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Hallam Foe
Theatrical release poster
Directed byDavid Mackenzie
Produced byGillian Berrie
Screenplay byDavid Mackenzie
Ed Whitmore
Based onHallam Foe
by Peter Jinks
Music byMatt Biffa (music consultant)
CinematographyGiles Nuttgens
Edited byColin Monie
The Film Factory
Ingenious Film Partners
Glasgow Film Office,
Scottish Screen
Sigma Films
Distributed byMagnolia Pictures
Release date
  • 31 August 2007 (2007-08-31)
Running time
95 minutes
CountryUnited Kingdom

Hallam Foe is a 2007 British drama film directed by David Mackenzie based on the novel written by Peter Jinks. The film was released in the United States as Mister Foe. The screenplay was written by Ed Whitmore and David Mackenzie and produced by Gillian Berrie.

Hallam Foe premiered at the Berlin Film Festival on 16 February 2007 and competed for the Golden Bear for Best Motion Picture. The film won the Silver Bear for Best Music.[1]

The film was released in the UK on 31 August 2007 and in the US on 5 September 2008.


Hallam Foe (Jamie Bell) is a teenage loner who lives on his father's (Ciarán Hinds) large estate near Peebles. His hobby is spying on people from his tree house. Hallam is convinced that his stepmother, Verity (Claire Forlani), is responsible for his mother's death by drowning two years earlier. Hallam's sister leaves home to attend university and it becomes clear that Verity and his father want Hallam to move on as well. Hallam initially refuses due to his suspicion of Verity, but she uses his diaries first to have sex with him and then to blackmail him into leaving. To escape his father and stepmother, Hallam travels to Edinburgh.

Upon arrival in Edinburgh, Hallam sees Kate (Sophia Myles), an administrator at the Balmoral Hotel, located in the city centre. Kate bears a striking resemblance to his late mother. He manages to persuade her to give him a job as a kitchen porter in the hotel. Hallam makes his home in the clock tower of the hotel because of its vantage point over Kate's home in a top flat, where he can spy on her. He also spies on Kate through a skylight on her roof, clambering over the roofscape to reach his vantage point.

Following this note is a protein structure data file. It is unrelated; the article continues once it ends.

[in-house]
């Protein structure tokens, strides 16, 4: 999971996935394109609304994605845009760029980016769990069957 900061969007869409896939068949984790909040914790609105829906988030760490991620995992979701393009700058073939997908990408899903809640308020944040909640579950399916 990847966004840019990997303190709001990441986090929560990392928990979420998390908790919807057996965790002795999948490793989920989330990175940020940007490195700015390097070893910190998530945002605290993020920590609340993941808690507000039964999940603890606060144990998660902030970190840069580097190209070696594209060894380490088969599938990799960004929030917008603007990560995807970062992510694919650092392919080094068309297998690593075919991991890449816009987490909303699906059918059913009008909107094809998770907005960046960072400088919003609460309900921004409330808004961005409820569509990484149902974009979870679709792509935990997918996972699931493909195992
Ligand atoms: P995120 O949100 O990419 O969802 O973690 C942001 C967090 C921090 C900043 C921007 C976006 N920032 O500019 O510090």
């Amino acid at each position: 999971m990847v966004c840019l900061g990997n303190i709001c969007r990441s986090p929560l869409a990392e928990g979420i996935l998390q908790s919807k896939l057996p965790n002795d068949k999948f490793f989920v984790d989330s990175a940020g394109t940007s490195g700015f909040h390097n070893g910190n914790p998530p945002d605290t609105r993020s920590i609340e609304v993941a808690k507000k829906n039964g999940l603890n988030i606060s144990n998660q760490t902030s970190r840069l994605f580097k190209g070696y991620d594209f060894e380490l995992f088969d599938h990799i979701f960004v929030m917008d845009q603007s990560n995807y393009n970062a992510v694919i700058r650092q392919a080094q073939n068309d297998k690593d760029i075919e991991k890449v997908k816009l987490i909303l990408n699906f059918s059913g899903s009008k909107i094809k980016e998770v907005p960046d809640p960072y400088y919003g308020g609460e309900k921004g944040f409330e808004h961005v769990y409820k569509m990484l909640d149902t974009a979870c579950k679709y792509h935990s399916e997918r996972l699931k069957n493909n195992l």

Hallam learns that another senior hotel employee, Alasdair (Jamie Sives), is having an extra-marital affair with Kate. Alasdair then discovers Hallam's lookout in the clock tower. Hallam attempts to blackmail Alasdair with the knowledge of his adultery, but Alasdair dismisses him. Hallam retaliates by finding Alasdair's wife and child and thereby demonstrating the ability, if he wishes, to inform her of the affair, which forces Alasdair to give him back his job.

Hallam eventually works his way up to being a front-of-house porter at the hotel. On his eighteenth birthday, Kate invites Hallam to have a few drinks after work. Whilst drunk, Hallam reveals his continuing love for his late mother. This seems to fascinate Kate, as she "likes creepy guys". A complex relationship starts to build between Hallam and Kate from this point.